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Permanent link (DOI): https://doi.org/10.7939/R3WS7H
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Antagonistic modulation of spontaneous neural network activities in isolated newborn rat brainstem preparations by opioids and methylxanthines Open Access
- Other title
- Type of item
- Degree grantor
University of Alberta
- Author or creator
Panaitescu, Bogdan Alexandru
- Supervisor and department
Ballanyi, Klaus (Physiology Department, University of Alberta)
- Examining committee member and department
Smith, Peter (Pharmacology Department, University of Alberta)
Funk, Gregory (Physiology Department, University of Alberta)
Del Negro, Christopher (Department of Applied Science, The College of William and Mary)
Gosgnach, Simon (Physiology Department, University of Alberta)
Department of Physiology
- Date accepted
- Graduation date
Doctor of Philosophy
- Degree level
Apnea of prematurity is a common problem among the infants born before term
pregnancy. Administration of respiratory stimulating drugs methylxanthines is the
most frequent therapy, often in combination with the use of intubation. Opioids are used to reduce the pain associated with intubation, although they can depress
breathing by acting on inspiratory neural networks located in the lower medulla,
such as pre-Bötzinger Complex (preBötC). The aim of this thesis was to study the effects of methylxanthines and opioids on the respiratory active network preBötC and to compare the findings with those in the spontaneously active newborn network, locus coeruleus (LC).
In a first project, it was found that novel 400 μm thick slices with centered preBötC showed stable inspiratory rhythm for >5 h in a solution with 5-6 mM K+ and 1 mM Ca2+. Elevated Ca2+ concentrations (1.5-2 mM Ca2+) blocked rhythm without postsynaptic changes in membrane potential or input resistance, while concentrations lower than 0.75 mM evoked seizure-like discharges. Similar to elevated Ca2+, the μ-opioid agonist [D-Ala2,N-Me-Phe4,Gly5-ol]-enkephalin (DAMGO) abolished preBötC neuron bursting with minor postsynaptic effects, which was reversed by methylxanthines without changes on membrane properties.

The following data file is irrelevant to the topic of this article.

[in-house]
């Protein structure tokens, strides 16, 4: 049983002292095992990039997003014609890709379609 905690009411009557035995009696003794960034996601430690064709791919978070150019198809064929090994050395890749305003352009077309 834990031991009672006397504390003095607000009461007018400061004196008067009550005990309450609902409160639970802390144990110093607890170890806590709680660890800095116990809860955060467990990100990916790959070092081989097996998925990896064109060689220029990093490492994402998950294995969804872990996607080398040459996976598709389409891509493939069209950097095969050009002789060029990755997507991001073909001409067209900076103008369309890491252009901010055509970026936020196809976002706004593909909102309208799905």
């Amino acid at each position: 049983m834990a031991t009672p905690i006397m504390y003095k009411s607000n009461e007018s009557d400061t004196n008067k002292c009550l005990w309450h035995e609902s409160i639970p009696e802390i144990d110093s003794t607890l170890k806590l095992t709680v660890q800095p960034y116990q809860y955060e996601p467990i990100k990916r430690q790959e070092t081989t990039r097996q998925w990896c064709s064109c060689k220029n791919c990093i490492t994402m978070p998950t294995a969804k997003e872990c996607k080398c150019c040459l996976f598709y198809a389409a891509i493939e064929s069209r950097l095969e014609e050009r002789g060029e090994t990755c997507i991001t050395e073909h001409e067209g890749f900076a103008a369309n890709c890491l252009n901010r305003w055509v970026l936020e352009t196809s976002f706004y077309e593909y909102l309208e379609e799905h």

The same methylxanthine dose evoked non-respiratory discharges in spinal
inspiratory motor networks, while the preBötC remained largely unaffected.
Based on these findings it was studied whether spontaneous bursting of LC
networks in horizontal brainstem slices was perturbed by low millimolar
methylxanthine. The results showed that the LC is similarly resistant to methylxanthines which can evoke a depolarization that reverses the DAMGO-induced hyperpolarization. Ca2+ imaging in either preBötC or LC revealed that DAMGO lowers Ca2+ baseline in neurons and abolishes their rhythm-related Ca2+
rises, which are restored by low millimolar methylxanthines without a hypothesized store-mediated effect. Neither DAMGO nor methylxanthines affected Ca2+ in silent small cells, likely representing astrocytes.
These novel electrophysiological and optical findings provide the basis for future
studies dedicated to analyze whether the lack of obvious postsynaptic membrane
effects of both opioids and methylxanthines are an indication of a major role of
presynaptic inhibition, which potentially underlies also the strong preBötC
inhibition by raised extracellular calcium.
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